- Unison Kernel
- Pthread Cancellation
- Message Queues
- Conditional Variables
- Memory Allocation
- Directory Services
- Unison I/O Library
- Unison STDIO Library
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- Unison LIBC Library
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- TCP and UDP Server - tcpd
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- Network Translation - NAT with PAT
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- Bootp Protocol
- File Transfer Protocol Server (FTP)
- File Transfer Client Services
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- AutoIP Service - autoip client
- mDNS server - mdnsd
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- SNMP Agent - Snmpd server
- SSL/TLS library
- SSH server
- IP security
- Power Control
- Serial I/O
- System Services
- Universal Serial Bus (USB)
- Remedy Tools for Unison
pool_create, pool_destroy, pool_alloc, pool_free – memory allocation
- int pool_create( int poolno,
- unsigned long startaddr , unsigned long endaddr );
- int pool_destroy( int poolno );
- void *pool_alloc( int poolno , size_t size );
- int pool_free( int poolno , void *buf );
pool_alloc() and pool_free() are callable from an ISR.
Memory pools are used to perform allocation of dynamic byte sized chunks of memory from specific memory regions. The pool calls to allocate and free memory, map onto the calls generally used at the application level – malloc() and free().
Microcontrollers and microprocessors often have memory ranges that provide different levels of performance. The combination of the use of the kalloc() and malloc() functions and their mappings onto the pool routines can ensure that certain high performance regions are used for high performance operations. For example, an internal fast memory region could be used for OS allocation (ie kalloc() ) and an external memory could be used for a graphics frame buffer.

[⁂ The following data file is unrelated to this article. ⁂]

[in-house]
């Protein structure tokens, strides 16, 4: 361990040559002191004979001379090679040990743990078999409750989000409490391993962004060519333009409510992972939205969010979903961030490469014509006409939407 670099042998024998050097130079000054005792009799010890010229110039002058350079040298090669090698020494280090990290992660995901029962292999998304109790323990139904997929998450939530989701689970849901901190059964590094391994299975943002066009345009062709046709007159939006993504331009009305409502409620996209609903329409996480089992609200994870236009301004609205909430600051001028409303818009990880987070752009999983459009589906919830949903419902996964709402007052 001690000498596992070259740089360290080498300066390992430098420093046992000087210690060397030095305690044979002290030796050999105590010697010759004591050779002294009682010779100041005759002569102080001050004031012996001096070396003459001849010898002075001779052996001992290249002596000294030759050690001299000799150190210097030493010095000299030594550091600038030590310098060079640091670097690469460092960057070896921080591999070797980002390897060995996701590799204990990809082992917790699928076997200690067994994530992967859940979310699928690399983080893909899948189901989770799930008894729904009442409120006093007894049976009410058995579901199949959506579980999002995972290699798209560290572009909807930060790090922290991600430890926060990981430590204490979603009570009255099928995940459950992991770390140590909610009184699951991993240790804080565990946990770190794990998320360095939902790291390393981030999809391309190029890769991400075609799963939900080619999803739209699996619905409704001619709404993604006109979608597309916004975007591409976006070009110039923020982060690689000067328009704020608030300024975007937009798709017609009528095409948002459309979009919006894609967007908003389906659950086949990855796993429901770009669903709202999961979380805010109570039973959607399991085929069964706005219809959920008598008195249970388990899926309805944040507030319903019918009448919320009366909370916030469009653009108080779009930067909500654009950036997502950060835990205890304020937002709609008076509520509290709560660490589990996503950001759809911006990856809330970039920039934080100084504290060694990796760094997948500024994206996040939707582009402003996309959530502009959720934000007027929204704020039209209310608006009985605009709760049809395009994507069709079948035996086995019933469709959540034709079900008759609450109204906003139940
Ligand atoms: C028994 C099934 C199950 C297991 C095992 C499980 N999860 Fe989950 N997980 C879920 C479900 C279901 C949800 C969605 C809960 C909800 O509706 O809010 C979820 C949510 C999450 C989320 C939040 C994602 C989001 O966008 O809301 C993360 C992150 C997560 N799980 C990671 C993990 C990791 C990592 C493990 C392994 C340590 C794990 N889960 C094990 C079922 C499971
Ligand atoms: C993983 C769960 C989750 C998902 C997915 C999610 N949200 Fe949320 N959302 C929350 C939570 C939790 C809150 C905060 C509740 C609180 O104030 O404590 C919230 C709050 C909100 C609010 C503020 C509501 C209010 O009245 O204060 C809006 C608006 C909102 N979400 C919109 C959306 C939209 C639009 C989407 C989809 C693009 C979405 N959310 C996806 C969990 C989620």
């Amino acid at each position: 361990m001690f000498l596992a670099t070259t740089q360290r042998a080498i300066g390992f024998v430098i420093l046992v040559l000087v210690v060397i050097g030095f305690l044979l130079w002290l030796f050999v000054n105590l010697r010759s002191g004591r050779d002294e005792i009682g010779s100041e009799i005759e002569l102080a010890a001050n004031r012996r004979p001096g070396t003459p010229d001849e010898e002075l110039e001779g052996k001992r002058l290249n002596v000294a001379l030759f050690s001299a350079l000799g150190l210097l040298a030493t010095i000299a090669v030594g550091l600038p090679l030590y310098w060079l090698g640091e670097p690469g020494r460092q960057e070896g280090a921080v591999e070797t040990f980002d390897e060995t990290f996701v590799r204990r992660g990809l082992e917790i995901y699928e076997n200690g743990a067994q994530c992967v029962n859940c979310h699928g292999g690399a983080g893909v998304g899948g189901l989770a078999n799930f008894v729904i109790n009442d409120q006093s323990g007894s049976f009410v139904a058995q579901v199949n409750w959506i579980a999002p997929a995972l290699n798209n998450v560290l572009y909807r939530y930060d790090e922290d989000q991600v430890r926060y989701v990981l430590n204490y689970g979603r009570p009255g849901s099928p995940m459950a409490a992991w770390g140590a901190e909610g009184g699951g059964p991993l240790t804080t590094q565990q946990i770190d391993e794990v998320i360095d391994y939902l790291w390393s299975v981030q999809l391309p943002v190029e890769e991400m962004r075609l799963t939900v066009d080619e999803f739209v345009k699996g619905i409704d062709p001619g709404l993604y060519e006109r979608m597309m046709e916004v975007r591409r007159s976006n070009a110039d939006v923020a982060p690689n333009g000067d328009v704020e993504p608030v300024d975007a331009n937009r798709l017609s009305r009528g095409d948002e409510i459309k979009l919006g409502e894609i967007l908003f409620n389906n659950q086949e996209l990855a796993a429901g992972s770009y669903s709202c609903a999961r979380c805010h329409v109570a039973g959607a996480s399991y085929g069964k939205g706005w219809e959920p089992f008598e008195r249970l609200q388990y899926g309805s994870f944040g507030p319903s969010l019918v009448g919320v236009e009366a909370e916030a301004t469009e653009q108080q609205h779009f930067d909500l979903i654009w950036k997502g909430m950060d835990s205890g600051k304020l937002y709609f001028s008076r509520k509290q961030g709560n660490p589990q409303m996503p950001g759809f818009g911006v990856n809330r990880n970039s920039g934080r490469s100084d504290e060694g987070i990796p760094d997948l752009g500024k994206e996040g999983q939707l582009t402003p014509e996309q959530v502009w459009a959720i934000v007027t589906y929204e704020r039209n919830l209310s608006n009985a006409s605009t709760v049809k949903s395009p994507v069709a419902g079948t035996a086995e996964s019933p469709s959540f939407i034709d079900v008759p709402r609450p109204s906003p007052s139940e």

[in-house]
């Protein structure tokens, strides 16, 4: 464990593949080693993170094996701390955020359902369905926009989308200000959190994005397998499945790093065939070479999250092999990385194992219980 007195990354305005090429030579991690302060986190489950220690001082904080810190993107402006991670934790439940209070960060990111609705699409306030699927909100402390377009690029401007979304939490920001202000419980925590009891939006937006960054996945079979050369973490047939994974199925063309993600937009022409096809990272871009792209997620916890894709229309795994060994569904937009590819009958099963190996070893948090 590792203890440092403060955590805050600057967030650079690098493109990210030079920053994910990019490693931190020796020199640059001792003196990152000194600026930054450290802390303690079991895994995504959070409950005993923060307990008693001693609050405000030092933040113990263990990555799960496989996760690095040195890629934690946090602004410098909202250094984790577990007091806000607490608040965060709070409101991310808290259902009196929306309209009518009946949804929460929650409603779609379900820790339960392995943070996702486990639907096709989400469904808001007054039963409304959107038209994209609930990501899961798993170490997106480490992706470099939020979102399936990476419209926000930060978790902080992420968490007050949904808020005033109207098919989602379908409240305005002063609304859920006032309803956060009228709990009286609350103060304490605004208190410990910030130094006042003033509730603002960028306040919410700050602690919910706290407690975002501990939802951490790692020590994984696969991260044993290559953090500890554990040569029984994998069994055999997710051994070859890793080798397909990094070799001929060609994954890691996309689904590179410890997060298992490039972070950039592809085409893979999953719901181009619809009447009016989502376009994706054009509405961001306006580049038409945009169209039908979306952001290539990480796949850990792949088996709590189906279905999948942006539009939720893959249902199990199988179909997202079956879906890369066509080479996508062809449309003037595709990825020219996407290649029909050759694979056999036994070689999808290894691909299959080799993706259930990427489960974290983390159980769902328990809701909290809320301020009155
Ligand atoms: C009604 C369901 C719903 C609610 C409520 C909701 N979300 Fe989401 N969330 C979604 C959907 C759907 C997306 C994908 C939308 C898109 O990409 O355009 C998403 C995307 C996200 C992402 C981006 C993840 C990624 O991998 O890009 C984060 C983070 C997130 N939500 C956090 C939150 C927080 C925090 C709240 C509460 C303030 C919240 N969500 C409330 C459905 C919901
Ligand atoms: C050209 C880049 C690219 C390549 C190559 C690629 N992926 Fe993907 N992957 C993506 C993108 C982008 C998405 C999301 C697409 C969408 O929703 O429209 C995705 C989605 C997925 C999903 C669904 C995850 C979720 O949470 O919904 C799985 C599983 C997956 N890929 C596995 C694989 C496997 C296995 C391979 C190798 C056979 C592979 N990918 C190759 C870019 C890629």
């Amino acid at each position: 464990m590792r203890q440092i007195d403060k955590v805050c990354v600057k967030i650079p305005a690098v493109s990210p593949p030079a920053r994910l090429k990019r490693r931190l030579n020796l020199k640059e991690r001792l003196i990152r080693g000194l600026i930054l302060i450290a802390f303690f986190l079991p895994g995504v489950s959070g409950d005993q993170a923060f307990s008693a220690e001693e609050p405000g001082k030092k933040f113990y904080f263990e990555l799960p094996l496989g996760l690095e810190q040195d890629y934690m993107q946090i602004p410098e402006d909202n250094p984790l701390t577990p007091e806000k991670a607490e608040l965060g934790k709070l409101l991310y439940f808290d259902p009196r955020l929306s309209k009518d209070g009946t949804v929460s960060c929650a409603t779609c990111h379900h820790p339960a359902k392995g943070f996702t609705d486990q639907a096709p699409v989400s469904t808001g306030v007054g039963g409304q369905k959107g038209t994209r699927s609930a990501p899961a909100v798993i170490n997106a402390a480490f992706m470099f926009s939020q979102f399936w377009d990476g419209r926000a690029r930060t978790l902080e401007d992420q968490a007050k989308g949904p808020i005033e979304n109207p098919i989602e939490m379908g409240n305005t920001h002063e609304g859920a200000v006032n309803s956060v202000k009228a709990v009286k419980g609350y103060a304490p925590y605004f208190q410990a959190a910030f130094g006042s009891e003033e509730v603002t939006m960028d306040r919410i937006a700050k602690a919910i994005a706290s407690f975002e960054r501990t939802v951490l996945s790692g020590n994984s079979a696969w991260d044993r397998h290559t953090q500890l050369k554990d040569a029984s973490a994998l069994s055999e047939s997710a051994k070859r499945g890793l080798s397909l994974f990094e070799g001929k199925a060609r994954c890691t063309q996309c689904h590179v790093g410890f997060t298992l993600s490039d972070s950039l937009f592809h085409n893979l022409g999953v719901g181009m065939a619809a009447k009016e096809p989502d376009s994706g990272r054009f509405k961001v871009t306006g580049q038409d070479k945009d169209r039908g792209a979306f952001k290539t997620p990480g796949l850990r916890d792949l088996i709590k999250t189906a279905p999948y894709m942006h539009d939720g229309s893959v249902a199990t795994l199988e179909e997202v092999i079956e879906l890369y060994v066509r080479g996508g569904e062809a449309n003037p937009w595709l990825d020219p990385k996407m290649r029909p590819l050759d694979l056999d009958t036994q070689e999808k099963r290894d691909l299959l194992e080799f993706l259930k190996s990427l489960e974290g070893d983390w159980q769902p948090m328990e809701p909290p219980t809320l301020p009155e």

Memory pools are used for dynamic allocation of variable size buffers. Up to 8 memory pools may be created. Valid poolno values are 0 through 7 inclusive.
A memory pool is created with a call to pool_create(). startaddr and endaddr indicated the pool limits. It is up to the caller to provide a contiguous block of memory for the memory pool. poolno is a handle which will be used to access the pool. Memory pool poolno can be destroyed with a call to pool_destroy. pool_alloc returns a pointer to a dynamically allocated block of size bytes from memory pool poolno. pool_free returns the block of memory, allocated with a call to pool_alloc, to memory pool poolno.
pool_create() and pool_destroy() return 0 if sucessfull. If they fail, they set errno and return -1.
pool_alloc() returns 0 on failure and a pointer to the allocated buffer if successfull.
pool_create() will set the following errors:
- poolno is not in the range 0 to 7 or is already in use.
pool_destroy() will set the following errors:
- poolno is not in the range 0 to 7 or has outstanding memory allocated.